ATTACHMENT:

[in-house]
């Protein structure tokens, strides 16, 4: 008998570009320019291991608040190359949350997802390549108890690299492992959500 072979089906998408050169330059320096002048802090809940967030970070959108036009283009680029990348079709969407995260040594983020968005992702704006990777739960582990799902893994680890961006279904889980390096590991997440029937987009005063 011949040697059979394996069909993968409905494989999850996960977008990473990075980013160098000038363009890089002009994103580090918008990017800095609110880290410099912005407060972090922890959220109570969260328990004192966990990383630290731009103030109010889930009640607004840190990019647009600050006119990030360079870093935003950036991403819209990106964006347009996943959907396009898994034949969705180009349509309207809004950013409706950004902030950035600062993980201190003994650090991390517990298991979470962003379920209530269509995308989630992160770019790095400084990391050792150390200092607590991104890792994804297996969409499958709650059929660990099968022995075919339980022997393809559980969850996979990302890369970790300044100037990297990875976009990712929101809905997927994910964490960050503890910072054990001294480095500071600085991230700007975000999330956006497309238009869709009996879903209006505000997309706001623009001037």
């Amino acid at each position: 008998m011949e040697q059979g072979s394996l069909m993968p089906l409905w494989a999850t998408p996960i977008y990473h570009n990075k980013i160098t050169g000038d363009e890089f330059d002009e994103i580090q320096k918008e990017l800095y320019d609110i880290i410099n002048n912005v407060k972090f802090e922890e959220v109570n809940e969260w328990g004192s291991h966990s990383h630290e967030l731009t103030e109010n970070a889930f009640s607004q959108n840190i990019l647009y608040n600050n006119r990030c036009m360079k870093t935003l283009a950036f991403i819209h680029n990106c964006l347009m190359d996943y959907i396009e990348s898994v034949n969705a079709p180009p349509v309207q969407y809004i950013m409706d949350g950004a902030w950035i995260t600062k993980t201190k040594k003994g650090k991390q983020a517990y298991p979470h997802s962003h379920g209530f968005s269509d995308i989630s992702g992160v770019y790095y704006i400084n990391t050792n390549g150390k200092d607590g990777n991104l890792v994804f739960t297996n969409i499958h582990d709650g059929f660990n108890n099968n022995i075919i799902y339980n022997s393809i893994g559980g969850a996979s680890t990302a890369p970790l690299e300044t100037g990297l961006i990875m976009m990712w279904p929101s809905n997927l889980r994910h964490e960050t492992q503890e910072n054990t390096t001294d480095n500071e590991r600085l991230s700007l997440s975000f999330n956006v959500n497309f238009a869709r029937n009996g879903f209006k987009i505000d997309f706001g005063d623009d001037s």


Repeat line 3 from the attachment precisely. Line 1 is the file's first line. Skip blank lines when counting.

């Amino acid at each position: 008998m011949e040697q059979g072979s394996l069909m993968p089906l409905w494989a999850t998408p996960i977008y990473h570009n990075k980013i160098t050169g000038d363009e890089f330059d002009e994103i580090q320096k918008e990017l800095y320019d609110i880290i410099n002048n912005v407060k972090f802090e922890e959220v109570n809940e969260w328990g004192s291991h966990s990383h630290e967030l731009t103030e109010n970070a889930f009640s607004q959108n840190i990019l647009y608040n600050n006119r990030c036009m360079k870093t935003l283009a950036f991403i819209h680029n990106c964006l347009m190359d996943y959907i396009e990348s898994v034949n969705a079709p180009p349509v309207q969407y809004i950013m409706d949350g950004a902030w950035i995260t600062k993980t201190k040594k003994g650090k991390q983020a517990y298991p979470h997802s962003h379920g209530f968005s269509d995308i989630s992702g992160v770019y790095y704006i400084n990391t050792n390549g150390k200092d607590g990777n991104l890792v994804f739960t297996n969409i499958h582990d709650g059929f660990n108890n099968n022995i075919i799902y339980n022997s393809i893994g559980g969850a996979s680890t990302a890369p970790l690299e300044t100037g990297l961006i990875m976009m990712w279904p929101s809905n997927l889980r994910h964490e960050t492992q503890e910072n054990t390096t001294d480095n500071e590991r600085l991230s700007l997440s975000f999330n956006v959500n497309f238009a869709r029937n009996g879903f209006k987009i505000d997309f706001g005063d623009d001037s």